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American Foreign Policy and Peacemaking

At its best, American foreign policy promotes dialogue, human rights, international respect,
and the resolution of conflict through peaceful means.

That means talking to every government, regardless of who they are. 
Diplomacy and dialogue will not resolve every difference,
but an unwillingness to meet with adversaries will resolve nothing.

America helped create the United Nations and America should be working
to help the UN live up to its ideals. 

America should be willing to negotiate in good faith with any other willing party.
At a minimum, that would mean increased dialogue with Russia, Iran, and North Korea. 

America should be disengaging military all over the world, especially in
Afghanistan (our longest war ever), Iraq, Syria, and Yemen.
America should not have special combat units coming and going in more than 100 countries
around the world, as we have today. 

America doesn’t need to waste $700 billion dollars on military answers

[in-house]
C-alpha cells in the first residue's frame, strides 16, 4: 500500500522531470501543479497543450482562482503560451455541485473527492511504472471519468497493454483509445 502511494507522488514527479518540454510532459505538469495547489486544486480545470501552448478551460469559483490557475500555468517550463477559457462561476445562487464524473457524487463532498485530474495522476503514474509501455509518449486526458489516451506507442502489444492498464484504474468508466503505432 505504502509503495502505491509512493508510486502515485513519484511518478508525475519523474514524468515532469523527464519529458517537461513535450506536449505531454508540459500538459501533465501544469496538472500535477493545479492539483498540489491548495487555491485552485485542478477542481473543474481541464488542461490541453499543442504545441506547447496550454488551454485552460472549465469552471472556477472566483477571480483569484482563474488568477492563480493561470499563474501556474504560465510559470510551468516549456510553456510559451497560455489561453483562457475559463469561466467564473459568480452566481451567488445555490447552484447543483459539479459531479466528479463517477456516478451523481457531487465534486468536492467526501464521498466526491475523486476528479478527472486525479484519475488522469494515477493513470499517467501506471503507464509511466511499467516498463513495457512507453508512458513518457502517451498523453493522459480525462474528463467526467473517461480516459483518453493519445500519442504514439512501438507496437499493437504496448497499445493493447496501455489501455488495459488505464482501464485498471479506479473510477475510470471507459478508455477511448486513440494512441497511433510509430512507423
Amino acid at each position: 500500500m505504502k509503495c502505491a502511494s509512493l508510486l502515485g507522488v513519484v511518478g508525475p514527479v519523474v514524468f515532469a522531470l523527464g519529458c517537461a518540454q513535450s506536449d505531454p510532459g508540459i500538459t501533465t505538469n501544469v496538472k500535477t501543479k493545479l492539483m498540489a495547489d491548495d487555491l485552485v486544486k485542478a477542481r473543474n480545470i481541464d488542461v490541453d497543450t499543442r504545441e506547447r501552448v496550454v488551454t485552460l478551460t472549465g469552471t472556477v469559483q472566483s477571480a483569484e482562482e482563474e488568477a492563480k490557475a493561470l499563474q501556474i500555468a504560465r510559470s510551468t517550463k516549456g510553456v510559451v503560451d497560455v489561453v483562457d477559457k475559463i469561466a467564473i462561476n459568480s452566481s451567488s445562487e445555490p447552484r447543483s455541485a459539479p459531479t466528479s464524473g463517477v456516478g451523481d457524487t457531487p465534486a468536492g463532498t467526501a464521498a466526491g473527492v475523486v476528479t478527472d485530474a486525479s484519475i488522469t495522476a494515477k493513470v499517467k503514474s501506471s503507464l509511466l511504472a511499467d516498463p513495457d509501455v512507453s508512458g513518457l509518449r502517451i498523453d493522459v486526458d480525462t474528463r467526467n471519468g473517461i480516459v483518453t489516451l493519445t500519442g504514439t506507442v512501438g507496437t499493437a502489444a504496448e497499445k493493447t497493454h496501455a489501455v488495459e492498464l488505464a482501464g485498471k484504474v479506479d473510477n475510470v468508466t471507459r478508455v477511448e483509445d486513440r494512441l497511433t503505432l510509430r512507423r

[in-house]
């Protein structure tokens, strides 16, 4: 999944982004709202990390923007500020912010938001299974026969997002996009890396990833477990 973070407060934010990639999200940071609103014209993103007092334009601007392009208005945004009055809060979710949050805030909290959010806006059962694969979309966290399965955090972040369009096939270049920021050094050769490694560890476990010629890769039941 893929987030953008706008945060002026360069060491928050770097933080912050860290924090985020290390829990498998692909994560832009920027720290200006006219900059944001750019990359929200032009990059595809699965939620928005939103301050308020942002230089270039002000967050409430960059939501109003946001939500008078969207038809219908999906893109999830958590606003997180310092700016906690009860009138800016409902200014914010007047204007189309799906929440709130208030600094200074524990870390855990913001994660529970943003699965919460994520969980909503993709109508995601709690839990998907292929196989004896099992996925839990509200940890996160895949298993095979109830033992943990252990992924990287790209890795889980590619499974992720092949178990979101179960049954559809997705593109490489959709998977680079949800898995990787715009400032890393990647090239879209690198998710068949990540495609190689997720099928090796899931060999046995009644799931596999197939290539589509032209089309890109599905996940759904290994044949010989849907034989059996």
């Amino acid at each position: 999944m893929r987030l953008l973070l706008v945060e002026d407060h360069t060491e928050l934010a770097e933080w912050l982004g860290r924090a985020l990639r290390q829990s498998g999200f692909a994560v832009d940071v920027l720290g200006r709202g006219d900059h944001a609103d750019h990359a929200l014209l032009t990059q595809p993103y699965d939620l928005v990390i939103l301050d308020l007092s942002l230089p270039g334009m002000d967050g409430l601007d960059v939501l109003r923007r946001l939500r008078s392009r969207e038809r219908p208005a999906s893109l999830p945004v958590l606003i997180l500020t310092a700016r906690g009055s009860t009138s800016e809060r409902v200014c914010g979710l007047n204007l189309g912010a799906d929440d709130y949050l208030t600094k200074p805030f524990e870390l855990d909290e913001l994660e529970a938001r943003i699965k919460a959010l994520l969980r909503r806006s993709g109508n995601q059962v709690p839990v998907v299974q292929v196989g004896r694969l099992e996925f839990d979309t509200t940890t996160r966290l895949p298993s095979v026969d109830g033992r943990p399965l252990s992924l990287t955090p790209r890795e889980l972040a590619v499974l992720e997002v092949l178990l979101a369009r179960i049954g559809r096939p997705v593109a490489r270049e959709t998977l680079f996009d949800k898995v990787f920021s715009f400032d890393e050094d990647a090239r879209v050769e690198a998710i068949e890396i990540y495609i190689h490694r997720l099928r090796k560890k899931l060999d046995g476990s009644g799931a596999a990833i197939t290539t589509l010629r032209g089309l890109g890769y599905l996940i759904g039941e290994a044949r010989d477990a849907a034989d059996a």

to questions that require answers that provide justice, tolerance, food, shelter, and equity.  
America should not account for 40% of the world’s military spending. 
America should not spend more on the military than the combined total military spending of
the next eight highest military budgets (China, Russia, Saudi Arabia, France, UK, India,
and Germany).

An over-militarized world is an inherently unsafe world.

There is no military solution to a warming planet with increasingly destructive weather,
with growing deserts, decreasing fresh water, rising sea levels, and population dislocations
on a massive scale. 

This is the planet we’ll be living on.  If we can. 


Committee to Elect Ben Mitchell
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